“I was in my front yard yesterday talking with a neighbor,” Stan began. “His cell phone rang, he looked at the caller ID, and ignored the call.”
Continuing, he said, “I told him to go ahead and take the call, but he said that the person would leave a message or call back later.”
“He probably knew by who was calling that it wasn’t urgent,” I responded.
“That’s right,” Stan replied, “but when his phone rang from the same person about a minute later, my neighbor said something like ‘it must be important’. He answered and it was. He didn’t tell me what it was all about, none of my business, but he said he needed to get home.”
“Later,” Stan continued, “I was thinking about what had happened and I saw that the apostle Peter was writing about the same thing in his first letter.”
“How so?” I asked.
“Peter wrote about answering the call from God,” Stan responded.
“As in being called into the ministry,” I replied, “or something like that?”
“No,” Stan said, “I think Peter was writing more about the basic call to become a Christian by accepting the free provision of salvation through the life, death, and resurrection of Jesus.”
Continuing, he said, “While Peter was writing in the specific context of having my faith tested through suffering, the end result of answering the call of God will be that I will be transformed from who I was when I first answered the call to become a Christian.”
“So,” I replied, “two different callings? One at the beginning, and one continuing?”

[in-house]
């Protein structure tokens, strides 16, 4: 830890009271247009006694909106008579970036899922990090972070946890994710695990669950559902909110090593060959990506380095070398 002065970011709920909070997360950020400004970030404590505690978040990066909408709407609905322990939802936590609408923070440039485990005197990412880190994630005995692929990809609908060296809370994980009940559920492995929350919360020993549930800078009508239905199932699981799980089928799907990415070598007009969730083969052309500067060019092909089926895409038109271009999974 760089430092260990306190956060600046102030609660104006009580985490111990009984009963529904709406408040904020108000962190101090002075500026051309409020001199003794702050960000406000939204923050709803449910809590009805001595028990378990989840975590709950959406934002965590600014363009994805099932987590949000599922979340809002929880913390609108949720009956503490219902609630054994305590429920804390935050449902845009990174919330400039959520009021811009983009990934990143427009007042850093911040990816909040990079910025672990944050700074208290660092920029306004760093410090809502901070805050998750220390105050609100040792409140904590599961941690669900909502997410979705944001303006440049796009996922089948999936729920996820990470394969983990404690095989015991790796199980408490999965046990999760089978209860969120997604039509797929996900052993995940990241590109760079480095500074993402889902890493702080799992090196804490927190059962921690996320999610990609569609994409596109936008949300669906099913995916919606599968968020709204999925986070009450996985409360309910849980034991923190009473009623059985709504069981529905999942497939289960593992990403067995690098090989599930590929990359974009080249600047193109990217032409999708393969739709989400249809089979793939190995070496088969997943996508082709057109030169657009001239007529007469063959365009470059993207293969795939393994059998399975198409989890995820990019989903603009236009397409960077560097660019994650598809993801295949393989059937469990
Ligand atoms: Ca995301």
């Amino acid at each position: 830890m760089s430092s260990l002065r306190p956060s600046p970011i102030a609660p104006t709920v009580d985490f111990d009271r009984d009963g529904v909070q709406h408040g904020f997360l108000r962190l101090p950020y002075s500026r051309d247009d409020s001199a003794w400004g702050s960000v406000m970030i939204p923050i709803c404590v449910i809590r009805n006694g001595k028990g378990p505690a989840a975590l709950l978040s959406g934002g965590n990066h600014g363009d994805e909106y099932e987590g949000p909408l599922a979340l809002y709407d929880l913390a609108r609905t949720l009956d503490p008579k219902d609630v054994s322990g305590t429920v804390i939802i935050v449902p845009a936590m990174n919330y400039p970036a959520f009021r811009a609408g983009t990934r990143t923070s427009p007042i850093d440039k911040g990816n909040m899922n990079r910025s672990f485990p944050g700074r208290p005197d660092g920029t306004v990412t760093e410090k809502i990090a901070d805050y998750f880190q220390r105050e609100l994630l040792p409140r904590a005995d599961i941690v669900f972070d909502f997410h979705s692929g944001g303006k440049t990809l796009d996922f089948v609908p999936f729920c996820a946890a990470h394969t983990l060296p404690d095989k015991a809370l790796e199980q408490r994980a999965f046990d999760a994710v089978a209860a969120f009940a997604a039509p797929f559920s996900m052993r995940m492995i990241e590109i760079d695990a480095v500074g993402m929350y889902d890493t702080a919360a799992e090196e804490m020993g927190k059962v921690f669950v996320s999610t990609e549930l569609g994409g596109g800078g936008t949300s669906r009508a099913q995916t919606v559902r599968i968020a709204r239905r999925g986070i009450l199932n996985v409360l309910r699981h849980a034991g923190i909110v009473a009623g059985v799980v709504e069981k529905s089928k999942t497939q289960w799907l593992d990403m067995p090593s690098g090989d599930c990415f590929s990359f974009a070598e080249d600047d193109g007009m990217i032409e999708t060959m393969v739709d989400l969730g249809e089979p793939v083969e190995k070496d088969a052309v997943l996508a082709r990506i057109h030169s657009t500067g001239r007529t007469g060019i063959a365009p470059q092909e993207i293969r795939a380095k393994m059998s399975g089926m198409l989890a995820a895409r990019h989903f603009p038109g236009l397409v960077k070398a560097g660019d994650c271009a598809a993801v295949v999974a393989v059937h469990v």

“That’s what I see here,” Stan responded. “Answering the first call results in being with God forever in eternity when it’s time. Then there is a second call concerning who and what I am going to be on this side of eternity while God does what He is capable of doing.”
“And,” he continued, “it is essential for me and my faith walk with God to allow Him to do all that He wants to do in and through me. Peter lists some pretty exciting things that will happen if that is my choice.”
“Perfection, confirmation, strengthening, and being established in the God of all grace.”
“Wow!” I responded. “Great list.”
“It is, indeed,” Stan said. “And it all comes from answering the call.”
And after you have suffered for a little while, the God of all grace, who called you to His eternal glory in Christ, will Himself perfect, confirm, strengthen and establish you. 1 Peter 5:10.
Prayer: Thank you, Father, that you, out of your love, grace, and mercy, called me to accept the free gift of salvation through Christ Jesus so that I can look forward to spending eternity with you when it is time. Thank you, too, for the calling to be who and what you intend for me on this side of eternity. I confess that too often I ignore that call because I want to be what I want to be apart from you. Please forgive me. And please, Father, help me in following your lead in choosing to receive, accept, and embrace all you have for me while you keep me on this side of eternity. Thank you I can and do bring these prayers before you in the name of Jesus. Amen.
Things to think (and journal) about:
1. What is your biggest take-away from this devotional?
2. What does this devotional say about God and about us as His people?
3. What is God saying to you to do personally?
4. Who can you share this with to make a difference?
Comments, questions, suggestions, and the like can be addressed to The Storyteller at: firstname.lastname@example.org.